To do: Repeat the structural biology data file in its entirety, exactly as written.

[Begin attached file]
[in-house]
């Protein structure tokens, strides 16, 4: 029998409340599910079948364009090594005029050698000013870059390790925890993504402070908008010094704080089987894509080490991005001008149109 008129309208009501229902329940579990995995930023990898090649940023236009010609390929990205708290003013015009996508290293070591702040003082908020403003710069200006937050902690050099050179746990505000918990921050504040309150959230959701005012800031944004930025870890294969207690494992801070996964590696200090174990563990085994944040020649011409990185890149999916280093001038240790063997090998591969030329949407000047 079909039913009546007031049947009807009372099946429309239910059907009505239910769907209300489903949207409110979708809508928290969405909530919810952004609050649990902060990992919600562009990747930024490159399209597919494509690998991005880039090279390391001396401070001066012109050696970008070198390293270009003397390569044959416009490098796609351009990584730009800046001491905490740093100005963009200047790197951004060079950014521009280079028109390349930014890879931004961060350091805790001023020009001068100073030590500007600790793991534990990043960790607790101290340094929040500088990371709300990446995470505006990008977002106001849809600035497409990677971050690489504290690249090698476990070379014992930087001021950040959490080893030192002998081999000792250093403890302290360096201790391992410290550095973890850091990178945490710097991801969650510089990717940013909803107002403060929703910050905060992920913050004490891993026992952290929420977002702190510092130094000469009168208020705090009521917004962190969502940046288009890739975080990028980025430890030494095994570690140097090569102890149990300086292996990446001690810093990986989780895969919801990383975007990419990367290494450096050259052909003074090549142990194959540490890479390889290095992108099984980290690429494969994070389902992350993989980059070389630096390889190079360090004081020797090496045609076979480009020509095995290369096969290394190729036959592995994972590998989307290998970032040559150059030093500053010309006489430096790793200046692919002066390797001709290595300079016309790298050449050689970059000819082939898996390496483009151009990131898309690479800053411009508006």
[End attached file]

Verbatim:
[in-house]
């Protein structure tokens, strides 16, 4: 029998409340599910079948364009090594005029050698000013870059390790925890993504402070908008010094704080089987894509080490991005001008149109 008129309208009501229902329940579990995995930023990898090649940023236009010609390929990205708290003013015009996508290293070591702040003082908020403003710069200006937050902690050099050179746990505000918990921050504040309150959230959701005012800031944004930025870890294969207690494992801070996964590696200090174990563990085994944040020649011409990185890149999916280093001038240790063997090998591969030329949407000047 079909039913009546007031049947009807009372099946429309239910059907009505239910769907209300489903949207409110979708809508928290969405909530919810952004609050649990902060990992919600562009990747930024490159399209597919494509690998991005880039090279390391001396401070001066012109050696970008070198390293270009003397390569044959416009490098796609351009990584730009800046001491905490740093100005963009200047790197951004060079950014521009280079028109390349930014890879931004961060350091805790001023020009001068100073030590500007600790793991534990990043960790607790101290340094929040500088990371709300990446995470505006990008977002106001849809600035497409990677971050690489504290690249090698476990070379014992930087001021950040959490080893030192002998081999000792250093403890302290360096201790391992410290550095973890850091990178945490710097991801969650510089990717940013909803107002403060929703910050905060992920913050004490891993026992952290929420977002702190510092130094000469009168208020705090009521917004962190969502940046288009890739975080990028980025430890030494095994570690140097090569102890149990300086292996990446001690810093990986989780895969919801990383975007990419990367290494450096050259052909003074090549142990194959540490890479390889290095992108099984980290690429494969994070389902992350993989980059070389630096390889190079360090004081020797090496045609076979480009020509095995290369096969290394190729036959592995994972590998989307290998970032040559150059030093500053010309006489430096790793200046692919002066390797001709290595300079016309790298050449050689970059000819082939898996390496483009151009990131898309690479800053411009508006």